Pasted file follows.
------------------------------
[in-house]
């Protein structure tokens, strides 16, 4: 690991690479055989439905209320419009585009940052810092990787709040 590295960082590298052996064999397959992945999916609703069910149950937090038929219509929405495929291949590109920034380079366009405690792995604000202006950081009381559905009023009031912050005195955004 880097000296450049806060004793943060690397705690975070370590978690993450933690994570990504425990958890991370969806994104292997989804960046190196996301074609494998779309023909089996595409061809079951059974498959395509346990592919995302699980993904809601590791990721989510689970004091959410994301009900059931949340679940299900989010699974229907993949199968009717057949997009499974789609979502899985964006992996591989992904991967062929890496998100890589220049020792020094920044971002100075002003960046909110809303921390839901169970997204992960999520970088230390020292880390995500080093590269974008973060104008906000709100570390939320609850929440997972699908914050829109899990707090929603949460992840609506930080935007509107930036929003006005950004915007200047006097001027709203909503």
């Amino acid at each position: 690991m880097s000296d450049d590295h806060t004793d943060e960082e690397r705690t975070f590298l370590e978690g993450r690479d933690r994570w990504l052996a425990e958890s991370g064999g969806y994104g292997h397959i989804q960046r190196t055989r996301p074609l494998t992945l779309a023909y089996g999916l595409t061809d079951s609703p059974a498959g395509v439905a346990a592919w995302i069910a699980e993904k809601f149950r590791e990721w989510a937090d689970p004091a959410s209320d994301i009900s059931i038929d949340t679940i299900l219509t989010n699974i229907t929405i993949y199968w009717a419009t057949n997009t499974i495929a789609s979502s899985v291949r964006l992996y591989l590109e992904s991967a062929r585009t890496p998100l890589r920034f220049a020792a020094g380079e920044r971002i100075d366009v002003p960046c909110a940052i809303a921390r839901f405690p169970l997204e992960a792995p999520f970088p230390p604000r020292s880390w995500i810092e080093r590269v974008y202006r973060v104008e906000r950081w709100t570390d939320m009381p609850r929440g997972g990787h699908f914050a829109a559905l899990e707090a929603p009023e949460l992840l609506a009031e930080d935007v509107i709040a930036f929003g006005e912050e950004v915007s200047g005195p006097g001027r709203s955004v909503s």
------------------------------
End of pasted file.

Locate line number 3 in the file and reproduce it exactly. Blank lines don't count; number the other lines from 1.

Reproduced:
């Amino acid at each position: 690991m880097s000296d450049d590295h806060t004793d943060e960082e690397r705690t975070f590298l370590e978690g993450r690479d933690r994570w990504l052996a425990e958890s991370g064999g969806y994104g292997h397959i989804q960046r190196t055989r996301p074609l494998t992945l779309a023909y089996g999916l595409t061809d079951s609703p059974a498959g395509v439905a346990a592919w995302i069910a699980e993904k809601f149950r590791e990721w989510a937090d689970p004091a959410s209320d994301i009900s059931i038929d949340t679940i299900l219509t989010n699974i229907t929405i993949y199968w009717a419009t057949n997009t499974i495929a789609s979502s899985v291949r964006l992996y591989l590109e992904s991967a062929r585009t890496p998100l890589r920034f220049a020792a020094g380079e920044r971002i100075d366009v002003p960046c909110a940052i809303a921390r839901f405690p169970l997204e992960a792995p999520f970088p230390p604000r020292s880390w995500i810092e080093r590269v974008y202006r973060v104008e906000r950081w709100t570390d939320m009381p609850r929440g997972g990787h699908f914050a829109a559905l899990e707090a929603p009023e949460l992840l609506a009031e930080d935007v509107i709040a930036f929003g006005e912050e950004v915007s200047g005195p006097g001027r709203s955004v909503s």